Unfortunately, with success comes attention, and, once again, the squad was ripped apart, unable to keep hold of the vast majority of its first-team, all lured away by bigger clubs capable of offering more money.
That summer, key players such as Kylian Mbappé, Bernardo Silva, Benjamin Mendy, Valère Germain (an ideal backup for Falcao) and Tiemoué Bakayoko were all shipped out, replaced by Stevan Jovetic, Adama Diakhaby (who has since signed for Huddersfield), Youri Tielemans, Keita Baldé (currently at Inter), Rachid Ghezzal (now at Leicester City), Terrence Kongolo (also at Huddersfield).
This constant personnel change would be toxic for any manager, and it’s no surprise that, after years of it happening, the magic wand Jardim was waving around trying to mitigate the mess his club enforced finally snapped.
The Portuguese was left with little choice but to leave the club after a handful of games this season, with Monaco in 18th, having won one game from their opening nine, unable to get his message across to a squad whose average age is just under 23.
Yet, the one year where he had some semblance of normality, where he had a core group who understood what he was trying to do, it all clicked and produced some scintillating football, averaging just under three goals a game in the league.
What’s interesting is that, throughout this entire process, rarely did you hear about Leonardo Jardim.
He very rarely complained, understood that he couldn’t keep everyone at a club that, despite success, wasn’t one of the biggest in Europe, and he just got on with it.
In February of this year, he told Le Parisien: “Every manager wants to play great football, but sometimes that isn’t possible and you need to just find a way to win regardless to give confidence to the players and progress. To have a style, you would need to be able to keep your players every year or recruit some that fit what you’re trying to do.
“In the world, there are two to three managers have the means to do that year in, year out. Monaco’s project is different. We form players, but we can’t be sure to keep a style of play because you need to adapt to the footballers we have?”
But what if he was one of those select few? What if he was at a club where players don’t use you as a stepping stone? One whose fans want, perhaps more than anything, to see the return of exciting ‘we’ll score more than you’ football?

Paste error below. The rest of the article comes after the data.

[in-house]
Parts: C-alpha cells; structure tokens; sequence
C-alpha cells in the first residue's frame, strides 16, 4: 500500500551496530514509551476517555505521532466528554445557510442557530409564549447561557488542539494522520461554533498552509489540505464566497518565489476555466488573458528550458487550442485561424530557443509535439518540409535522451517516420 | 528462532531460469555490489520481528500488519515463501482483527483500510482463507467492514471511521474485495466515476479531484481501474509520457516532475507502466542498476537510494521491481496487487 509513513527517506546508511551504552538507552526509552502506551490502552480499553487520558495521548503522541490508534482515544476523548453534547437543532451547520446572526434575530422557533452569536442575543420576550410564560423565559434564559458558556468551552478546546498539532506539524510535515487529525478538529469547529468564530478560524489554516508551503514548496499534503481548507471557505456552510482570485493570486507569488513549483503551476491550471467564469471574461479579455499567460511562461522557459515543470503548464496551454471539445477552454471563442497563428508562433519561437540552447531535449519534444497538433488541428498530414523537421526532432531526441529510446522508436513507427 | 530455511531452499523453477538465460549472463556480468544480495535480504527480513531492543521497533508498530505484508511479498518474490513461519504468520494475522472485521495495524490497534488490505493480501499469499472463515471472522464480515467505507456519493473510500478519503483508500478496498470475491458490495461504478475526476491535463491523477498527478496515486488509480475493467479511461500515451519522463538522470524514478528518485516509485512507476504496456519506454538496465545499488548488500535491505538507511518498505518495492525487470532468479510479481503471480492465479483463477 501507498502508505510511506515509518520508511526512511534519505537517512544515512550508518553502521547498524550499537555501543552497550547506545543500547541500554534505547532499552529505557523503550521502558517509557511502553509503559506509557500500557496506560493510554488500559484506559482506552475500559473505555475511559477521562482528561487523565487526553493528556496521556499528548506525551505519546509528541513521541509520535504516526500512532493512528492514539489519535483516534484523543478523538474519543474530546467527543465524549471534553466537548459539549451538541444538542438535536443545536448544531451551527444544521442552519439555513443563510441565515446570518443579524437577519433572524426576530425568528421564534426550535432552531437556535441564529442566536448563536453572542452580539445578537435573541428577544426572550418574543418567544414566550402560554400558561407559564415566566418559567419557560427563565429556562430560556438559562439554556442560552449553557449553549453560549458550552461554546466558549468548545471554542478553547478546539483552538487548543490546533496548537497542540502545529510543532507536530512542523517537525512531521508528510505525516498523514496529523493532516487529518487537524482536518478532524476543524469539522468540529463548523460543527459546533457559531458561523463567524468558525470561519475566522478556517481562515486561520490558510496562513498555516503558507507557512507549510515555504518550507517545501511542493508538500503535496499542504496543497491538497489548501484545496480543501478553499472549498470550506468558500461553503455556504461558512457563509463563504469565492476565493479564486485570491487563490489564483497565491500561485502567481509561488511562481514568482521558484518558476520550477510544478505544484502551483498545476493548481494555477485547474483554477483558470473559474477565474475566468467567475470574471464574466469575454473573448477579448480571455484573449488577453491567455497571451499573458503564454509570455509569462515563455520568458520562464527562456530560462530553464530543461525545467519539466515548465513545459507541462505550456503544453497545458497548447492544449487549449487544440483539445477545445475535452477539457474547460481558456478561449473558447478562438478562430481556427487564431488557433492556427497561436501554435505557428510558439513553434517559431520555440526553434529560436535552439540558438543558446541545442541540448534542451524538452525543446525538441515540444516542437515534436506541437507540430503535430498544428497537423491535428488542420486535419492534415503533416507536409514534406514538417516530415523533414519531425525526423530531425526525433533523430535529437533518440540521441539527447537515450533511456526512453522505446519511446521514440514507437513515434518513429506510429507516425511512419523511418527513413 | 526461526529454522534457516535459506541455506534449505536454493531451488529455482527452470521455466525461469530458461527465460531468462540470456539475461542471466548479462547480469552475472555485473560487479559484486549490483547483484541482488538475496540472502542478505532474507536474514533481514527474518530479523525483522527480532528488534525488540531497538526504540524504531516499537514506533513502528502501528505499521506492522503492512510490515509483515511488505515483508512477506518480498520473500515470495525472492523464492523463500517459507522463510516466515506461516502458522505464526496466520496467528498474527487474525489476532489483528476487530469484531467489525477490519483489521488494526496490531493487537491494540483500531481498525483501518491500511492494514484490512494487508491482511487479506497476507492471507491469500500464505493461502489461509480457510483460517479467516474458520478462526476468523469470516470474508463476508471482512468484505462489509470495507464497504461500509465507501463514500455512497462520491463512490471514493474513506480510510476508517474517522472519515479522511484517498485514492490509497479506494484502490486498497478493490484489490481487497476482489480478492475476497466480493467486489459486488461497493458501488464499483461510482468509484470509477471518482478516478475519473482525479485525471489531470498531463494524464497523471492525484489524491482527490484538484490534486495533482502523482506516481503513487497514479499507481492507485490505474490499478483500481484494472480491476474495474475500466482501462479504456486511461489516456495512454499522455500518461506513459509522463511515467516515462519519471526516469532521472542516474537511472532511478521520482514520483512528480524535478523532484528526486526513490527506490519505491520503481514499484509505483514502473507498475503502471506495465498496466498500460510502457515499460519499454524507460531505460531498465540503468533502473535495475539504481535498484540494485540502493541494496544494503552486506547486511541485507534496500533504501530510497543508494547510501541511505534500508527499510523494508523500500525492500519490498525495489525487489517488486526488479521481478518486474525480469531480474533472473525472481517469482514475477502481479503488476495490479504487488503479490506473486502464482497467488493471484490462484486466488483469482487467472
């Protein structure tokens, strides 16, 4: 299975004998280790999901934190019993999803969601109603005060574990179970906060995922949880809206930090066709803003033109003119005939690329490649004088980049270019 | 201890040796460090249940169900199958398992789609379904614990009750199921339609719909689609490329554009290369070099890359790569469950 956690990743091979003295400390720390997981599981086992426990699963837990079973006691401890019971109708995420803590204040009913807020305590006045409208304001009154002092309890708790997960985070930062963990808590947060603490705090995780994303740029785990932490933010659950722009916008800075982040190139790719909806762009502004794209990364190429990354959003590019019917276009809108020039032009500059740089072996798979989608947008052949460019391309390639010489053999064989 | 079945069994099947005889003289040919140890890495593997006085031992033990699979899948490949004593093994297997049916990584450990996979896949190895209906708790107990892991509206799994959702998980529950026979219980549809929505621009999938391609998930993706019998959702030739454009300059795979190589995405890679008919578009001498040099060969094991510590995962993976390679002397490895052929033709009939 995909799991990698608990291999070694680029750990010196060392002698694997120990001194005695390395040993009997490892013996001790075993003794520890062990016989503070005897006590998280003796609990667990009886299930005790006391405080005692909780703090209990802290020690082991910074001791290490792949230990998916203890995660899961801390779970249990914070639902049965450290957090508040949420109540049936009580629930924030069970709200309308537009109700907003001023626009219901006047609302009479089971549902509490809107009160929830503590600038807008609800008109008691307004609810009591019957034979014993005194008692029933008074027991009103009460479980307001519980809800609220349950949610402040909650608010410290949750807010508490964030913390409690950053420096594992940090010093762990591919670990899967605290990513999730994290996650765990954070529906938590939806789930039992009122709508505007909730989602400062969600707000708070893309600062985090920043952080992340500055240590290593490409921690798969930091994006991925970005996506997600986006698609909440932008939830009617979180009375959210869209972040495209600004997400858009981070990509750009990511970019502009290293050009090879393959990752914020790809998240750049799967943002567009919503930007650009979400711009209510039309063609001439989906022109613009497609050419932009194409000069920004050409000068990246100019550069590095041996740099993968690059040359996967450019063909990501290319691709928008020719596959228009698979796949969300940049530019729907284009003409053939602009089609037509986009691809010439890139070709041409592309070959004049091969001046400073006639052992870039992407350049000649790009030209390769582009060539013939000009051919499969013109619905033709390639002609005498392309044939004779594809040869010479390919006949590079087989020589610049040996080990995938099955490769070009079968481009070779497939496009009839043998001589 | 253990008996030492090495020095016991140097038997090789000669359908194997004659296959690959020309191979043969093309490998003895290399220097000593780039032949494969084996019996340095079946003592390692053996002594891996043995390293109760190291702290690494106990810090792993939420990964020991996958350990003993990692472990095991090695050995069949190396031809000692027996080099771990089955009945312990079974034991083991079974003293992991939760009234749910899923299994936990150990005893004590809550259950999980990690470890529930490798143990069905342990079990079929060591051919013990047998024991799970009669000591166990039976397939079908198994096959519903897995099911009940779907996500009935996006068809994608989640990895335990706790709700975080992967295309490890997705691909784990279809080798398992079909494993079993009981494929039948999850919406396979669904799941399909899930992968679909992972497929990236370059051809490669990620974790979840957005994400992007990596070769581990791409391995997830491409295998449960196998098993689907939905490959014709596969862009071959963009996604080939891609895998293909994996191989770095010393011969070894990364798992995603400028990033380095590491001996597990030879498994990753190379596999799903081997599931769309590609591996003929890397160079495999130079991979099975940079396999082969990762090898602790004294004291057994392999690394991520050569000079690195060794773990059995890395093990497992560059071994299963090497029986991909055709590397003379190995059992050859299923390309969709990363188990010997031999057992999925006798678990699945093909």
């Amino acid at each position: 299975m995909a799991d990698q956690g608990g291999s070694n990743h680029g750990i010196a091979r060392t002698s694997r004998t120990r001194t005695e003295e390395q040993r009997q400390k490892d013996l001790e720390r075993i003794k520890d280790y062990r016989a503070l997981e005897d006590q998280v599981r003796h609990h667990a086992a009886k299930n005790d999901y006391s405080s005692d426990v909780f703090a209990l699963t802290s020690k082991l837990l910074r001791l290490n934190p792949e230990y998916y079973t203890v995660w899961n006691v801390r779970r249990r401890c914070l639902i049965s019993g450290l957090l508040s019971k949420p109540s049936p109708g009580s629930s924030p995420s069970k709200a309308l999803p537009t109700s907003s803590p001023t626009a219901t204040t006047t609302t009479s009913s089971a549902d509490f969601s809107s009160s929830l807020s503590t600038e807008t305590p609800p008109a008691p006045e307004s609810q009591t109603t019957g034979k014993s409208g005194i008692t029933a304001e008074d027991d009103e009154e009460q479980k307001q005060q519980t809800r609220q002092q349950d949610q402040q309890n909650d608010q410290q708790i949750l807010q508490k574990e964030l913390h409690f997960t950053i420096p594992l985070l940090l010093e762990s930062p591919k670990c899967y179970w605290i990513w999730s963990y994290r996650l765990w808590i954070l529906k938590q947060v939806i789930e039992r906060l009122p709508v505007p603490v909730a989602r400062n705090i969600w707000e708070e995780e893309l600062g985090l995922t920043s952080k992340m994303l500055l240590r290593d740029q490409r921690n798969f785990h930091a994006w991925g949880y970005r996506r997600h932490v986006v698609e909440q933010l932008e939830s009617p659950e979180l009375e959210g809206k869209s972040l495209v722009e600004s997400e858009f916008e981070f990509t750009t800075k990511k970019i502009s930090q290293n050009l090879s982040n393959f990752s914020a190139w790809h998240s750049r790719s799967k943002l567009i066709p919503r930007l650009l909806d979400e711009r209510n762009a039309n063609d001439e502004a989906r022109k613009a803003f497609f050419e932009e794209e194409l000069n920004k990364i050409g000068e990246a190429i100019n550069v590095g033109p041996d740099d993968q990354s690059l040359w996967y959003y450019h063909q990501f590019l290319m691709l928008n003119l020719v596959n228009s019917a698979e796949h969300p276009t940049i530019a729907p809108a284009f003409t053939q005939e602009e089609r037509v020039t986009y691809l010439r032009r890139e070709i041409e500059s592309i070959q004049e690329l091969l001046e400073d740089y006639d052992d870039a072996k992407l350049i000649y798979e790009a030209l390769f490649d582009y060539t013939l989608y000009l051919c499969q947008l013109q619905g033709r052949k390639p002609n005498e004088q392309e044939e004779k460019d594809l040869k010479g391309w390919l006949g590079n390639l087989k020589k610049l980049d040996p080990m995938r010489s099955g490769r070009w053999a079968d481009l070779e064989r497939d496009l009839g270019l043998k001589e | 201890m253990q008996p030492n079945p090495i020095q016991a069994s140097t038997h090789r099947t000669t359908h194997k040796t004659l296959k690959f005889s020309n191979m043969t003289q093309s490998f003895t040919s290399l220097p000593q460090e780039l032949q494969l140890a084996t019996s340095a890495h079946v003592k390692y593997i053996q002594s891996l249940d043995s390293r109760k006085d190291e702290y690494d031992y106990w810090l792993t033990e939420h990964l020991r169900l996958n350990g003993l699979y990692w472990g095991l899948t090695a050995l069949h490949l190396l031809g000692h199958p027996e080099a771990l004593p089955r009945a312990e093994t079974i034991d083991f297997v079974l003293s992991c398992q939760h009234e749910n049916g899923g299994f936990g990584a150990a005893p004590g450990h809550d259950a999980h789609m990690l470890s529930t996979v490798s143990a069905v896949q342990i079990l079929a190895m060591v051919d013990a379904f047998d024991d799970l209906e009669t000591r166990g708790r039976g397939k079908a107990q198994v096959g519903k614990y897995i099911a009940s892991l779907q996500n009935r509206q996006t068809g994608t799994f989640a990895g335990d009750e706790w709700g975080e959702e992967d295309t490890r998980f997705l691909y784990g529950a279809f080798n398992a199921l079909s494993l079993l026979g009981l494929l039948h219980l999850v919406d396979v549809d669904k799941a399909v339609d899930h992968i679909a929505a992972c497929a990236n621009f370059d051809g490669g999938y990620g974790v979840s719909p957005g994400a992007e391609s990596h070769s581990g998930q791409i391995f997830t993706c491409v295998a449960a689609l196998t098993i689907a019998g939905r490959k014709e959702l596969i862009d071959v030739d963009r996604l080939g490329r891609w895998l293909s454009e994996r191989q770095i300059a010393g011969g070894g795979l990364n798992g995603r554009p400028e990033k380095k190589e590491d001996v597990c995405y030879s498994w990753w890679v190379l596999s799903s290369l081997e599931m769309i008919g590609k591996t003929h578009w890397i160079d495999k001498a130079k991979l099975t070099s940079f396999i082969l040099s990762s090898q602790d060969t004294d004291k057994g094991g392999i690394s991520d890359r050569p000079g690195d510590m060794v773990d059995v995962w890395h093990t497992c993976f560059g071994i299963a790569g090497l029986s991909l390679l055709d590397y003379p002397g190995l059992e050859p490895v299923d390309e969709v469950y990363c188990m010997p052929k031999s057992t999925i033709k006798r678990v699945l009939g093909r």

Manchester United’s philosophies have always included a desire to combine the recruitment and development of young players with the occasional big transfer to immediately reinforce the team.
That isn’t Mourinho, yet you can see why they did appoint him when they did, as trophies were proving hard to come by and the former Chelsea manager had a reputation for winning those.
And he did, in his first season. After that, well…
There has been very little sign of actual progress on the pitch under José Mourinho, no clear plan, and the club, seemingly wanting to stick to their philosophies, went against their manager when he publicly demanded the signing of some experienced players.
Yes, Manchester United finished second last year, but Arsène Wenger was struggling at Arsenal, Liverpool were preoccupied by a great Champions League run, Spurs regressed and Chelsea were once again imploding.
With the installation of a new director of football and a manager who, together, have a clear idea of what they want to do, a lot of these problems could be solved.
The club are moving in that direction, looking for the right man to help/take over from Ed Woodward with transfers, but it remains to be seen if Mourinho, who likes to have control, will want to work under those circumstances.
It wouldn’t be surprising if José did finish the season at Old Trafford, as the club didn’t sack Moyes or Van Gaal until Champions League football was out of reach, but even if he does qualify for the competition, next summer seems like the right time to try something new.
Even if it isn’t Jardim, find someone who has an idea of what he wants to do, and help him achieve it.
Chelsea’s appointment of Maurizio Sarri, a manager whom a chunk of the Stamford Bridge faithful bemoaned hadn’t won enough trophies, is a great example of this.
Sometimes, track record and reputation aren’t everything. Sometimes, it’s simply about finding the right man who fits the club’s ideals, and giving him the tools required to achieve his goals.
It just so happens that, at this moment in time, Leonardo Jardim is available.